A new documentary by Trevor Phillips promotes the idea that Muslims are homogenous and threatening
Image: Shaista Aziz
‘What do British Muslims really think?’
It’s a loaded question. But it’s one Trevor Phillips, armed with a recent poll, will ask in a Channel 4 documentary later this week.
The former head of the Equalities and Human Rights Comission is sending out a message: whatever British Muslims say to you or others, they’re not being honest; any opinions they express could be a lie.
As Miqdaad Versi has pointed out, Phillips propped up this poisonous premise by stridently arguing that pollsters wanted to make sure the people they questioned didn’t ‘disguise’ their answers for fear of ‘disturbing’ people.
Muslims, he suggests, aren’t to be trusted. This from a man who introduced the subject in the Sunday Times by reminiscing about his childhood mixing with Muslims. As former Tory cabinet minister Sayeeda Warsi implied it read like a classic racist’s apology: ‘I’ve got Muslim friends, but…’
If this is a move towards the government adopting a ‘muscular integration approach’, as Phillips has called for, it will fail because its very premise is flawed. British Muslims aren’t a homogenous group entirely separate from wider society.
But the way this poll of 1,000 Muslims has been reported it’s as if they’re a species being covertly tracked in a David Attenborough documentary. They are the ‘other’ for us all to gaze upon once trapped into giving an honest answer.
This intent focus on British Muslims perhaps wouldn’t be such a problem if this extremely diverse group of people hadn’t been lumped together in recent years; at the same time exoticised, as an object of study, and demonised, as a threat to society.
British Muslims often aren’t given the space to speak for themselves — and that’s not what this poll is doing given lack of nuance Phillips’s presentation of the findings.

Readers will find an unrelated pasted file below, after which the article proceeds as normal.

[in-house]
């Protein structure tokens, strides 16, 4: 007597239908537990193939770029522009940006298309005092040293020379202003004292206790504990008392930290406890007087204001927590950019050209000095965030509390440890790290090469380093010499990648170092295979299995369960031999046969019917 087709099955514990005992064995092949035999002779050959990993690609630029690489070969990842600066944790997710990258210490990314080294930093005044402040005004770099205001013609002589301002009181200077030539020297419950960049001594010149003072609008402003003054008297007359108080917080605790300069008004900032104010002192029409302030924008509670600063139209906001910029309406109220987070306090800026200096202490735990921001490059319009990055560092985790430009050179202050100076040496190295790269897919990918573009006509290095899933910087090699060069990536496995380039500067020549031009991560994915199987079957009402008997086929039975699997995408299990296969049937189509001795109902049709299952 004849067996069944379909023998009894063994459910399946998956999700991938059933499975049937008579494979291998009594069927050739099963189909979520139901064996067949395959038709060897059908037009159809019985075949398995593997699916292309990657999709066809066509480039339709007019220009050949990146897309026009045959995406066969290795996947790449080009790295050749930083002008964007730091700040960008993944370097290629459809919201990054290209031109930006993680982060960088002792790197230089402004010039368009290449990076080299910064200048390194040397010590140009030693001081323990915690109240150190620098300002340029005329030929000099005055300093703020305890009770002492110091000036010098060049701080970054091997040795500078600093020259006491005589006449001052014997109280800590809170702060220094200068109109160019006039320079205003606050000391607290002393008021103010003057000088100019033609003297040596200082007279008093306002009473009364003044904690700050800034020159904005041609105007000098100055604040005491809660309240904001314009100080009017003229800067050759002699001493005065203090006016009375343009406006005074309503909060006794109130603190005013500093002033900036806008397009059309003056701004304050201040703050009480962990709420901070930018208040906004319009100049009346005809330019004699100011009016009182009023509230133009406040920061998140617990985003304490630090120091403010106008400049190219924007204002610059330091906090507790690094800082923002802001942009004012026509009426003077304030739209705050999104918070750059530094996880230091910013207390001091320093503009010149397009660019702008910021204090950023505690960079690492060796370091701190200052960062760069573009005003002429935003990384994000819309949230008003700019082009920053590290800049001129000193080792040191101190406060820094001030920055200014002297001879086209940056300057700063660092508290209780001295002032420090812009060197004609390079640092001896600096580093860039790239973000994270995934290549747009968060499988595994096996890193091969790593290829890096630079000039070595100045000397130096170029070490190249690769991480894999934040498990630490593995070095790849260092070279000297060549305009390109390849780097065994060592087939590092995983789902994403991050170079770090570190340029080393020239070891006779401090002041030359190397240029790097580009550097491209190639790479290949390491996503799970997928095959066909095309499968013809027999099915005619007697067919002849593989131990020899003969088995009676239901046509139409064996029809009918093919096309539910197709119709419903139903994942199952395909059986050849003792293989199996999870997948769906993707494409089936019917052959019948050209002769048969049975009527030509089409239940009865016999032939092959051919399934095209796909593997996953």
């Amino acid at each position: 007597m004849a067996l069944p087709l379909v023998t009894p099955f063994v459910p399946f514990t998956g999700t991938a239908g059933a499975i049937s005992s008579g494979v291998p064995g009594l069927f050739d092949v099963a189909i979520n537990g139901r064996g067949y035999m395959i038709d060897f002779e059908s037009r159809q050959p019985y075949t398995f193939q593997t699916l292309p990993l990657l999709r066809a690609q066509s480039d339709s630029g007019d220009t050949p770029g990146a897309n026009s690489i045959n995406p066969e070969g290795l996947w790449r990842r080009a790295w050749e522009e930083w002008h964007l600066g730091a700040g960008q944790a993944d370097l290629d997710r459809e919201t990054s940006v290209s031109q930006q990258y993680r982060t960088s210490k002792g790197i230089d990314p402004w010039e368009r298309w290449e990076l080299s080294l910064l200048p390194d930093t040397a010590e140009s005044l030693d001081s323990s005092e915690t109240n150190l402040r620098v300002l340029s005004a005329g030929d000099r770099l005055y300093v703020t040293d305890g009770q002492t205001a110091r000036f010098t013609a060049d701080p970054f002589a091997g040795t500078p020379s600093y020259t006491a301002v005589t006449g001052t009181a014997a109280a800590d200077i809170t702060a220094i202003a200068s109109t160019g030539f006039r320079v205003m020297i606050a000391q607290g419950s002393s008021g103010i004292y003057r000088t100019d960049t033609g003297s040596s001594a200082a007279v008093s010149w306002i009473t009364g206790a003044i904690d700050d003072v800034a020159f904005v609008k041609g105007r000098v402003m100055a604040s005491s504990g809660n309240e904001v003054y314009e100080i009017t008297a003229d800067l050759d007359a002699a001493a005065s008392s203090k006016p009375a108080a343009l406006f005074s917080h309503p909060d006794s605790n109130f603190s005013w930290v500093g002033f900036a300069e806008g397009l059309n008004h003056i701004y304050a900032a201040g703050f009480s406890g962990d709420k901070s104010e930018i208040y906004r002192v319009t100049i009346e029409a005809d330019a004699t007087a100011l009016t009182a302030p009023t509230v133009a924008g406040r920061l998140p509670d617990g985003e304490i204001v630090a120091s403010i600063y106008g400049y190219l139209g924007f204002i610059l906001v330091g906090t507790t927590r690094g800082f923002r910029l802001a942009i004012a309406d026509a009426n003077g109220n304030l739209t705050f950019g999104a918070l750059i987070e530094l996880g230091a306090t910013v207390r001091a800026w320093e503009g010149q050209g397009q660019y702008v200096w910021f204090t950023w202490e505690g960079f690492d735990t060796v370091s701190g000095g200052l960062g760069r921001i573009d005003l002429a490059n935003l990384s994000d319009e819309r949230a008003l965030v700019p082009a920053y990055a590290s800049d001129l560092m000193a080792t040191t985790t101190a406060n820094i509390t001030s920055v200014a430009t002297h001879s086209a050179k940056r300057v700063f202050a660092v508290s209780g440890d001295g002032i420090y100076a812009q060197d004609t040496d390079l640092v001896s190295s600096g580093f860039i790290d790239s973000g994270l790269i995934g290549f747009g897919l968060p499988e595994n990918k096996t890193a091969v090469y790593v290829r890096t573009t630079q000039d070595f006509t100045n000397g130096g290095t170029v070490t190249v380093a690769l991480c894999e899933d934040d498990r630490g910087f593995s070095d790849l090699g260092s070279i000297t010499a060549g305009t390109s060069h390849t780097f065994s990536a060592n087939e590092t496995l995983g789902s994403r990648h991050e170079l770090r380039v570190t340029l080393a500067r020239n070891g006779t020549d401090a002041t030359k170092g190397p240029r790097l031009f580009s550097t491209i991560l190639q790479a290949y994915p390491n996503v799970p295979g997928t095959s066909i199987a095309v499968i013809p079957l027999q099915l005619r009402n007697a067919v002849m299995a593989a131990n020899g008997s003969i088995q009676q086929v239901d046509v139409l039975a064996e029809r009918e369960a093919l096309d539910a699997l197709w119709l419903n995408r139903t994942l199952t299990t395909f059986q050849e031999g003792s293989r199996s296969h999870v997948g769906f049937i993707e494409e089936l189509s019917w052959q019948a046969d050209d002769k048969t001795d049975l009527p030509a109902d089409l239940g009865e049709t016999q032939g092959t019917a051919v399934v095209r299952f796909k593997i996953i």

What’s more, Muslim are still underrepresented in certain areas of the British mainstream: only 0.4 per cent of journalists are Muslim, compared with 5 per cent of the population; they are least likely of all religious groups to be in professional or managerial jobs and they’re more likely to be unemployed or living in poverty.
Meanwhile Islamphobic hate crimes in Britain have risen in recent years. With an increasing number of Muslim MPs in Parliament the tide might slowly be shifting but the anti-Muslim bias that flourished over the past decade, in large part thanks to the War on Terror that far too often treated ‘Muslim’ as synonymous with ‘terrorist’, hasn’t gone away.
Yet there are issue that need to be addressed. The poll found that 52 per cent of Muslims asked didn’t agree that homosexuality should be legal. Homophobia is never acceptable; such objectionable views should be taken head on at multiple levels of society until they’re stamped out.
But unfortunately they aren’t confined to one religious group. Studies suggest that, although they may be improving, negative attitudes towards gay rights continue to exist among Evangelical Christians, as well as Muslims.
Essentially, this polling and Phillips’s accompanying commentary have cleared the way for entrenching the divisions Phillips claims he wants to eradicate. Despite what we’re told, British Muslims are not a ‘nation within a nation’ and community cohesion is a two way street.
Maya Goodfellow writes for Media Diversified, The Independent and LabourList
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